I walked up to the door of my house – occupied by my wife, who has been inside all day – to find this notice from Canada Post:
Yes, she was home at 2:30*. Did someone knock on the door or ring the doorbell? Nope.
This is hardly the first time a Canada Post driver has eschewed the nuisance of interacting with a human being – you know, all that getting-a-signature and handing-over-a-package business that makes the job so tedious – in favour of dropping a card in the mailbox. What the hell, eh? The customer can just pop on over to the local post office to pick it up – in two days, when it’s finally available there. Oh, let’s just check Google maps to see the route to that Canada Post pickup location:
It’s only going to be a 4.6 kilometre round trip. This is the journey everyone in our neighbourhood faces if they aren’t on their front stoop shouting “I’m standing right here, hand me my package please!” when Canada Post makes a delivery. Too bad if you’re without a car, elderly, disabled, or all of the above. Until about three years ago, the location was here, a mere 700 metres away:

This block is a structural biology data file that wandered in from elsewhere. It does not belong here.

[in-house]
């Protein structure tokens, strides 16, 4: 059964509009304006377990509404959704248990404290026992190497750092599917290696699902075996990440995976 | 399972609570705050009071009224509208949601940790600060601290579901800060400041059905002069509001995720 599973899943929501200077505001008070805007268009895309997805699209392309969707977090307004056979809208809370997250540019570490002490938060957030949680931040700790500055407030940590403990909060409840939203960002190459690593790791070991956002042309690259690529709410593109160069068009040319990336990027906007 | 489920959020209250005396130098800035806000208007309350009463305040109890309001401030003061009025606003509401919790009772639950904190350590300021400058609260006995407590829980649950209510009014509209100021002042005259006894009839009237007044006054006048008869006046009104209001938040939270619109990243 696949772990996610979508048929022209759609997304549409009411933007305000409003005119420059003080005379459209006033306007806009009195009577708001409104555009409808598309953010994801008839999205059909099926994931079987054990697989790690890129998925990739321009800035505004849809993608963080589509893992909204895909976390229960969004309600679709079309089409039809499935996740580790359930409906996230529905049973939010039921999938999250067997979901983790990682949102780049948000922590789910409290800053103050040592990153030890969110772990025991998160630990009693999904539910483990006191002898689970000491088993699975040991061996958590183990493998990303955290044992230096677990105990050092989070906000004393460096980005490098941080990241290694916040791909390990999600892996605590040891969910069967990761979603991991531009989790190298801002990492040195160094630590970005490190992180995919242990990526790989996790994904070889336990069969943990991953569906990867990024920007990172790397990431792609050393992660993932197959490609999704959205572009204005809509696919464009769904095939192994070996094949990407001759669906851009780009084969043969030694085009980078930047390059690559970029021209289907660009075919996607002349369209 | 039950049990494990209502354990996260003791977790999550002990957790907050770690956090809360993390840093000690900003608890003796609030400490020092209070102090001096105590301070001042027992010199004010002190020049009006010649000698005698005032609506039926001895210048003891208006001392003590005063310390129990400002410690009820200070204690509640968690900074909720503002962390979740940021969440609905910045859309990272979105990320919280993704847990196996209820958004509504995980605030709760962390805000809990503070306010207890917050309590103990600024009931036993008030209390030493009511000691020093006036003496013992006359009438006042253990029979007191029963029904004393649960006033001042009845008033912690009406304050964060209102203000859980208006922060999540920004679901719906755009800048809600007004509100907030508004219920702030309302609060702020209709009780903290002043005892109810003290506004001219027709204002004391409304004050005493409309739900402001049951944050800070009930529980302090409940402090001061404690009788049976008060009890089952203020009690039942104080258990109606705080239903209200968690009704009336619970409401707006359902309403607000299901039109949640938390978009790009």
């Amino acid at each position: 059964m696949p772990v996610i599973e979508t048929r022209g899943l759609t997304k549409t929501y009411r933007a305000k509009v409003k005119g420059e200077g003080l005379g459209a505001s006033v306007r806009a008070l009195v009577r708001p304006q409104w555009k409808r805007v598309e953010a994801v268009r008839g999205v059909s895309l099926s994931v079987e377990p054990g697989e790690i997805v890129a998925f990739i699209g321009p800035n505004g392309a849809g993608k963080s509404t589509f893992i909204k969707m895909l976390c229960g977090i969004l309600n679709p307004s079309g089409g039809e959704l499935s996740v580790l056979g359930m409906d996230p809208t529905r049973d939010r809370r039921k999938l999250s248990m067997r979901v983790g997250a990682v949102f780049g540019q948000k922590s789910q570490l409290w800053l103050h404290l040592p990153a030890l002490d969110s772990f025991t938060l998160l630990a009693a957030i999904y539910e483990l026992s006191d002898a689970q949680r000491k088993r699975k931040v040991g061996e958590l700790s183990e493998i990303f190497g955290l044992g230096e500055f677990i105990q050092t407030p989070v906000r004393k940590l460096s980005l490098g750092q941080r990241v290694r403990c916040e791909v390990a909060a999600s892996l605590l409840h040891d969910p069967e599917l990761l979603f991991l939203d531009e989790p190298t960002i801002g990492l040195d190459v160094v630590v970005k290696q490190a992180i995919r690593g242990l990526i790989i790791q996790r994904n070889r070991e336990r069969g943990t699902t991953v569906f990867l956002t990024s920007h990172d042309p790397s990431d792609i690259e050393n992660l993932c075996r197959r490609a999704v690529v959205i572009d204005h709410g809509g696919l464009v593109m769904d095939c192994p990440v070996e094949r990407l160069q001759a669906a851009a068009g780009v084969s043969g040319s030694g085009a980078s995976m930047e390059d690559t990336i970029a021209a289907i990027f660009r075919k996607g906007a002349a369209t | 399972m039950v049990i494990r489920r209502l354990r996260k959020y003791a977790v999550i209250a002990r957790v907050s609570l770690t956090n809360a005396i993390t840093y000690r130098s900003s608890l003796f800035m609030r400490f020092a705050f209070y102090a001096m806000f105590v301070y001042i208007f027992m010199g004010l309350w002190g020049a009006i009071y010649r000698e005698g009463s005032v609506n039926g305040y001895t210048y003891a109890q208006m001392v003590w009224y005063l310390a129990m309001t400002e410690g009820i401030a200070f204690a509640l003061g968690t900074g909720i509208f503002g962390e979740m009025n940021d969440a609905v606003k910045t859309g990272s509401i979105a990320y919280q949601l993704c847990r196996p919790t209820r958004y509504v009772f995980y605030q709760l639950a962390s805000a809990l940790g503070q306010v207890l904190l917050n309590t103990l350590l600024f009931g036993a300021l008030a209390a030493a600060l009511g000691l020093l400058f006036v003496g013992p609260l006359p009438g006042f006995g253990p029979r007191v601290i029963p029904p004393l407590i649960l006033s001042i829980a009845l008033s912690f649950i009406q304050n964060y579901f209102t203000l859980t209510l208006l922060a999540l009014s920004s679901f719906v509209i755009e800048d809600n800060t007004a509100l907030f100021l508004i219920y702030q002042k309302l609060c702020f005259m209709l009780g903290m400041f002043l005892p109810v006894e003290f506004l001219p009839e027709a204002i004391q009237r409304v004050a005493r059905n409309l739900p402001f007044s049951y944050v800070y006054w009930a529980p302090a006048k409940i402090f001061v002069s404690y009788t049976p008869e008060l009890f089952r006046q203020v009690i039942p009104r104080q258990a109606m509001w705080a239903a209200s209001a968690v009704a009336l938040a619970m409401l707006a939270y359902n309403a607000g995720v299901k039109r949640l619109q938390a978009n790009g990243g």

…but the store in which the outlet was situated closed, and Canada Post’s solution was to switch the pickup location so it’s well over triple the distance.
Combine the laziness of Canada Post drivers with the astonishing distance customers must travel, and you have a very inconvenient arrangement. Not quite the advantage I was expecting when I ordered from 123InkCartridges.ca. This will certainly make me consider a different vendor in future. As for Canada Post? May I recommend that you start giving a damn?
*no, the attempted delivery time was not 2:30 a.m., as the card’s text that reads “24 Hour Clock Time” would lead you to believe. But really, do you need another example of Canada Post apathy?